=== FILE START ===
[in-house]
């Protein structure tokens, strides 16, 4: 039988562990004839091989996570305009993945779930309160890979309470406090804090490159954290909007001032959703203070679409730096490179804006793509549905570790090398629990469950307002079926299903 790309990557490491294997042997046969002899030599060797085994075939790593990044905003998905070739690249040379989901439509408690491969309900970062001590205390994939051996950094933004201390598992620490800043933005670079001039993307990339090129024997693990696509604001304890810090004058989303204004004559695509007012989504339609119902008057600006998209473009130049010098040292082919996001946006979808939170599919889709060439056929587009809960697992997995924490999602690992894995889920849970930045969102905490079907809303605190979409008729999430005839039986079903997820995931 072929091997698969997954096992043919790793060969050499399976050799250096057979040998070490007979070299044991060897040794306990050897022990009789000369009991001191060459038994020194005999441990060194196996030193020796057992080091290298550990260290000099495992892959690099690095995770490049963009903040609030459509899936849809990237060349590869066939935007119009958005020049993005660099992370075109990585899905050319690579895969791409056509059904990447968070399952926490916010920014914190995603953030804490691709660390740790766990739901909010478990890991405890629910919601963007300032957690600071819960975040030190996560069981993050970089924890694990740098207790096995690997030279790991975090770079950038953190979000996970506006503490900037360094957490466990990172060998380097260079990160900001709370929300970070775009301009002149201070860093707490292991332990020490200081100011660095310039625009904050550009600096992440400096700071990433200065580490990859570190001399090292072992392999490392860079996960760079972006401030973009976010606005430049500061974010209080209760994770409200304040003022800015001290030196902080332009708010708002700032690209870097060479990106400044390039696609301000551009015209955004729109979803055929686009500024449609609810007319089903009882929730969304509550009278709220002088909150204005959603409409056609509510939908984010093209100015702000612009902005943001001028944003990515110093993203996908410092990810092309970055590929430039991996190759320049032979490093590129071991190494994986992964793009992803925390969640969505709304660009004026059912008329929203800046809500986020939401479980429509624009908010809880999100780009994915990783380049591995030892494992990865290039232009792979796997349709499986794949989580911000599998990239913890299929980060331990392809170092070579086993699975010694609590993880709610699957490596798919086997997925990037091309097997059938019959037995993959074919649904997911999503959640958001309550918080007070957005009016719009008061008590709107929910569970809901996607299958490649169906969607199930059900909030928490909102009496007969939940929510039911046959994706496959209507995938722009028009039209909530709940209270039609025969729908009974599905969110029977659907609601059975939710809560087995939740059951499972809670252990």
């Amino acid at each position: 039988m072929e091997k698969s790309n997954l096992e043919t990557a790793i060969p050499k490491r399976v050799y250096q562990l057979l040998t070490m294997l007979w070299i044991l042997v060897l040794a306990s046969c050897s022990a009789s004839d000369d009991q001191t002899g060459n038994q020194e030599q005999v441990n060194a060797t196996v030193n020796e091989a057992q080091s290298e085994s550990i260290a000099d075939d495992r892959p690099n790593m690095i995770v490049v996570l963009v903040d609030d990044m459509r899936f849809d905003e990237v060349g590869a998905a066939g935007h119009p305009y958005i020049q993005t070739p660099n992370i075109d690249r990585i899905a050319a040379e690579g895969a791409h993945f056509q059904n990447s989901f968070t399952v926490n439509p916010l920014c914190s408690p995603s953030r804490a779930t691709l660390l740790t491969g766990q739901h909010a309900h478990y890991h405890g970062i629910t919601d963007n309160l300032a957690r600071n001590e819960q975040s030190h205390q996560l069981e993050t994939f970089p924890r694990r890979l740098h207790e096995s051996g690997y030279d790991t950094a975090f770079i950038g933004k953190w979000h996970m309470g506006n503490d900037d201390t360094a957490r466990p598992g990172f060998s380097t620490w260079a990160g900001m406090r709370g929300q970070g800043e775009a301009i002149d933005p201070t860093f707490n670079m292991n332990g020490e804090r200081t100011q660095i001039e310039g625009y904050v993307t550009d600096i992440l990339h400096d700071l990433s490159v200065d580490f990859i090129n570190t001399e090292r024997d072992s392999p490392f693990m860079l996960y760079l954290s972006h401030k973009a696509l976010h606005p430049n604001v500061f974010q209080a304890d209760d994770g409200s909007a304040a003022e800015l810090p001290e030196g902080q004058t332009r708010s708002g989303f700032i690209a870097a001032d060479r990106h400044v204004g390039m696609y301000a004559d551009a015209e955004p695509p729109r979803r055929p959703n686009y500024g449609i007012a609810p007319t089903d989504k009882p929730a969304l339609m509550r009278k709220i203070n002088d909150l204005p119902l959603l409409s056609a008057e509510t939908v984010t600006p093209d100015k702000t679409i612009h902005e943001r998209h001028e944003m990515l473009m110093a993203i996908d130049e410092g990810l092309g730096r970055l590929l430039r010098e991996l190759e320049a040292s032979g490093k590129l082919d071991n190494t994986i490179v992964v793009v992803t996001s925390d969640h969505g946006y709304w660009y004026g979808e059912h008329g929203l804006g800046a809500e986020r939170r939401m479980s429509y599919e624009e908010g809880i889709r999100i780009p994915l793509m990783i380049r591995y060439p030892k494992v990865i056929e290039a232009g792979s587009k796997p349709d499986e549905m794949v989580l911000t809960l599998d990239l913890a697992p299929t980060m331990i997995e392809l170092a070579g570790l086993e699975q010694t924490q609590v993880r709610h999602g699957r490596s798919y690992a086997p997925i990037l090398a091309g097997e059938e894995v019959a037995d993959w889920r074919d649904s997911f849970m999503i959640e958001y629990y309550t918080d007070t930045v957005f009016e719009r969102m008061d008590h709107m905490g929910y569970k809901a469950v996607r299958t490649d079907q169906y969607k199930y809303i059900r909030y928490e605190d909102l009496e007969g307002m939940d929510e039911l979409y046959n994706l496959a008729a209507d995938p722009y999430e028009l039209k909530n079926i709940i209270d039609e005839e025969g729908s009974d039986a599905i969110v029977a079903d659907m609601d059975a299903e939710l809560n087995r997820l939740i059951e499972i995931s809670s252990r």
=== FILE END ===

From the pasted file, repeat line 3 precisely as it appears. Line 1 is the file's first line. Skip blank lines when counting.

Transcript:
């Amino acid at each position: 039988m072929e091997k698969s790309n997954l096992e043919t990557a790793i060969p050499k490491r399976v050799y250096q562990l057979l040998t070490m294997l007979w070299i044991l042997v060897l040794a306990s046969c050897s022990a009789s004839d000369d009991q001191t002899g060459n038994q020194e030599q005999v441990n060194a060797t196996v030193n020796e091989a057992q080091s290298e085994s550990i260290a000099d075939d495992r892959p690099n790593m690095i995770v490049v996570l963009v903040d609030d990044m459509r899936f849809d905003e990237v060349g590869a998905a066939g935007h119009p305009y958005i020049q993005t070739p660099n992370i075109d690249r990585i899905a050319a040379e690579g895969a791409h993945f056509q059904n990447s989901f968070t399952v926490n439509p916010l920014c914190s408690p995603s953030r804490a779930t691709l660390l740790t491969g766990q739901h909010a309900h478990y890991h405890g970062i629910t919601d963007n309160l300032a957690r600071n001590e819960q975040s030190h205390q996560l069981e993050t994939f970089p924890r694990r890979l740098h207790e096995s051996g690997y030279d790991t950094a975090f770079i950038g933004k953190w979000h996970m309470g506006n503490d900037d201390t360094a957490r466990p598992g990172f060998s380097t620490w260079a990160g900001m406090r709370g929300q970070g800043e775009a301009i002149d933005p201070t860093f707490n670079m292991n332990g020490e804090r200081t100011q660095i001039e310039g625009y904050v993307t550009d600096i992440l990339h400096d700071l990433s490159v200065d580490f990859i090129n570190t001399e090292r024997d072992s392999p490392f693990m860079l996960y760079l954290s972006h401030k973009a696509l976010h606005p430049n604001v500061f974010q209080a304890d209760d994770g409200s909007a304040a003022e800015l810090p001290e030196g902080q004058t332009r708010s708002g989303f700032i690209a870097a001032d060479r990106h400044v204004g390039m696609y301000a004559d551009a015209e955004p695509p729109r979803r055929p959703n686009y500024g449609i007012a609810p007319t089903d989504k009882p929730a969304l339609m509550r009278k709220i203070n002088d909150l204005p119902l959603l409409s056609a008057e509510t939908v984010t600006p093209d100015k702000t679409i612009h902005e943001r998209h001028e944003m990515l473009m110093a993203i996908d130049e410092g990810l092309g730096r970055l590929l430039r010098e991996l190759e320049a040292s032979g490093k590129l082919d071991n190494t994986i490179v992964v793009v992803t996001s925390d969640h969505g946006y709304w660009y004026g979808e059912h008329g929203l804006g800046a809500e986020r939170r939401m479980s429509y599919e624009e908010g809880i889709r999100i780009p994915l793509m990783i380049r591995y060439p030892k494992v990865i056929e290039a232009g792979s587009k796997p349709d499986e549905m794949v989580l911000t809960l599998d990239l913890a697992p299929t980060m331990i997995e392809l170092a070579g570790l086993e699975q010694t924490q609590v993880r709610h999602g699957r490596s798919y690992a086997p997925i990037l090398a091309g097997e059938e894995v019959a037995d993959w889920r074919d649904s997911f849970m999503i959640e958001y629990y309550t918080d007070t930045v957005f009016e719009r969102m008061d008590h709107m905490g929910y569970k809901a469950v996607r299958t490649d079907q169906y969607k199930y809303i059900r909030y928490e605190d909102l009496e007969g307002m939940d929510e039911l979409y046959n994706l496959a008729a209507d995938p722009y999430e028009l039209k909530n079926i709940i209270d039609e005839e025969g729908s009974d039986a599905i969110v029977a079903d659907m609601d059975a299903e939710l809560n087995r997820l939740i059951e499972i995931s809670s252990r």